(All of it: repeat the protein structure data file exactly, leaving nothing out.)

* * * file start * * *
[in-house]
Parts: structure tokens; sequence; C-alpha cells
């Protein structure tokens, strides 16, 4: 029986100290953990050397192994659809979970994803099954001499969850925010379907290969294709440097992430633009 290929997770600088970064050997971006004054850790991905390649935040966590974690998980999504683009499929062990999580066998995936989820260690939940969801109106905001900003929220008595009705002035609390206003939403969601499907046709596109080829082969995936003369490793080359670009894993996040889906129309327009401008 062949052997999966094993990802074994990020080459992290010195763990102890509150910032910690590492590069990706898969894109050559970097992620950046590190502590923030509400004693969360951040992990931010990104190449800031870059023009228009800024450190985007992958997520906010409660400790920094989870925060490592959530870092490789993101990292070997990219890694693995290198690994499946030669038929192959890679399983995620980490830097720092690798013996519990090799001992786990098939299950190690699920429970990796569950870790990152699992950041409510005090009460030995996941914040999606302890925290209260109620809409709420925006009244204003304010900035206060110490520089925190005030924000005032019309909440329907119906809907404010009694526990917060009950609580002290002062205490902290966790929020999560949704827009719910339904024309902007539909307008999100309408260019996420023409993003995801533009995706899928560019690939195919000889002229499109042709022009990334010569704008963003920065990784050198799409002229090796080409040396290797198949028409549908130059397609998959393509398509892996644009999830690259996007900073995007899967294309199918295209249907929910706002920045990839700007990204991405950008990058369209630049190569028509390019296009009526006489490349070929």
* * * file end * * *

[in-house]
Parts: structure tokens; sequence; C-alpha cells
């Protein structure tokens, strides 16, 4: 029986100290953990050397192994659809979970994803099954001499969850925010379907290969294709440097992430633009 290929997770600088970064050997971006004054850790991905390649935040966590974690998980999504683009499929062990999580066998995936989820260690939940969801109106905001900003929220008595009705002035609390206003939403969601499907046709596109080829082969995936003369490793080359670009894993996040889906129309327009401008 062949052997999966094993990802074994990020080459992290010195763990102890509150910032910690590492590069990706898969894109050559970097992620950046590190502590923030509400004693969360951040992990931010990104190449800031870059023009228009800024450190985007992958997520906010409660400790920094989870925060490592959530870092490789993101990292070997990219890694693995290198690994499946030669038929192959890679399983995620980490830097720092690798013996519990090799001992786990098939299950190690699920429970990796569950870790990152699992950041409510005090009460030995996941914040999606302890925290209260109620809409709420925006009244204003304010900035206060110490520089925190005030924000005032019309909440329907119906809907404010009694526990917060009950609580002290002062205490902290966790929020999560949704827009719910339904024309902007539909307008999100309408260019996420023409993003995801533009995706899928560019690939195919000889002229499109042709022009990334010569704008963003920065990784050198799409002229090796080409040396290797198949028409549908130059397609998959393509398509892996644009999830690259996007900073995007899967294309199918295209249907929910706002920045990839700007990204991405950008990058369209630049190569028509390019296009009526006489490349070929």